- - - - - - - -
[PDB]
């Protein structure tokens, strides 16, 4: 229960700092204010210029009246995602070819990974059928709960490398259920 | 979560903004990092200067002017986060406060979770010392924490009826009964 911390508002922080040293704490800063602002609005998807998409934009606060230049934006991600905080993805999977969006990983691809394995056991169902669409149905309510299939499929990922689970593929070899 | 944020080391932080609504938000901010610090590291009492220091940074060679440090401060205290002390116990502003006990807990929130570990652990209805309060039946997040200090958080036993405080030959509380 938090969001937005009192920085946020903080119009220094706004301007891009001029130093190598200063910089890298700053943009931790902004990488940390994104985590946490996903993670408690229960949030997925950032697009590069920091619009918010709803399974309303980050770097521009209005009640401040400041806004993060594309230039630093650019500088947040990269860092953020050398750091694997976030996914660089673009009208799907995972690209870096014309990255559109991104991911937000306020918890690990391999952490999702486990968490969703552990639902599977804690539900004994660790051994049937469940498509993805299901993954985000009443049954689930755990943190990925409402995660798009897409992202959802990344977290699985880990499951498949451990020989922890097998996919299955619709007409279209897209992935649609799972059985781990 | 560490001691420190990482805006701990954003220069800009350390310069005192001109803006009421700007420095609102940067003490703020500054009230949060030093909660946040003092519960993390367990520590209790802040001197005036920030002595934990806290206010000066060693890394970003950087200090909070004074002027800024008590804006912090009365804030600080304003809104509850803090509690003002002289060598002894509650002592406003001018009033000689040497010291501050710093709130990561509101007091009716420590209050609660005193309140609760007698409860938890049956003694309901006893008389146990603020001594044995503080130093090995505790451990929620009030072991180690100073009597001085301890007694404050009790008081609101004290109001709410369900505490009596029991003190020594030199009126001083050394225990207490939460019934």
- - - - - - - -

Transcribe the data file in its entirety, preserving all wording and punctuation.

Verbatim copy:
[PDB]
């Protein structure tokens, strides 16, 4: 229960700092204010210029009246995602070819990974059928709960490398259920 | 979560903004990092200067002017986060406060979770010392924490009826009964 911390508002922080040293704490800063602002609005998807998409934009606060230049934006991600905080993805999977969006990983691809394995056991169902669409149905309510299939499929990922689970593929070899 | 944020080391932080609504938000901010610090590291009492220091940074060679440090401060205290002390116990502003006990807990929130570990652990209805309060039946997040200090958080036993405080030959509380 938090969001937005009192920085946020903080119009220094706004301007891009001029130093190598200063910089890298700053943009931790902004990488940390994104985590946490996903993670408690229960949030997925950032697009590069920091619009918010709803399974309303980050770097521009209005009640401040400041806004993060594309230039630093650019500088947040990269860092953020050398750091694997976030996914660089673009009208799907995972690209870096014309990255559109991104991911937000306020918890690990391999952490999702486990968490969703552990639902599977804690539900004994660790051994049937469940498509993805299901993954985000009443049954689930755990943190990925409402995660798009897409992202959802990344977290699985880990499951498949451990020989922890097998996919299955619709007409279209897209992935649609799972059985781990 | 560490001691420190990482805006701990954003220069800009350390310069005192001109803006009421700007420095609102940067003490703020500054009230949060030093909660946040003092519960993390367990520590209790802040001197005036920030002595934990806290206010000066060693890394970003950087200090909070004074002027800024008590804006912090009365804030600080304003809104509850803090509690003002002289060598002894509650002592406003001018009033000689040497010291501050710093709130990561509101007091009716420590209050609660005193309140609760007698409860938890049956003694309901006893008389146990603020001594044995503080130093090995505790451990929620009030072991180690100073009597001085301890007694404050009790008081609101004290109001709410369900505490009596029991003190020594030199009126001083050394225990207490939460019934």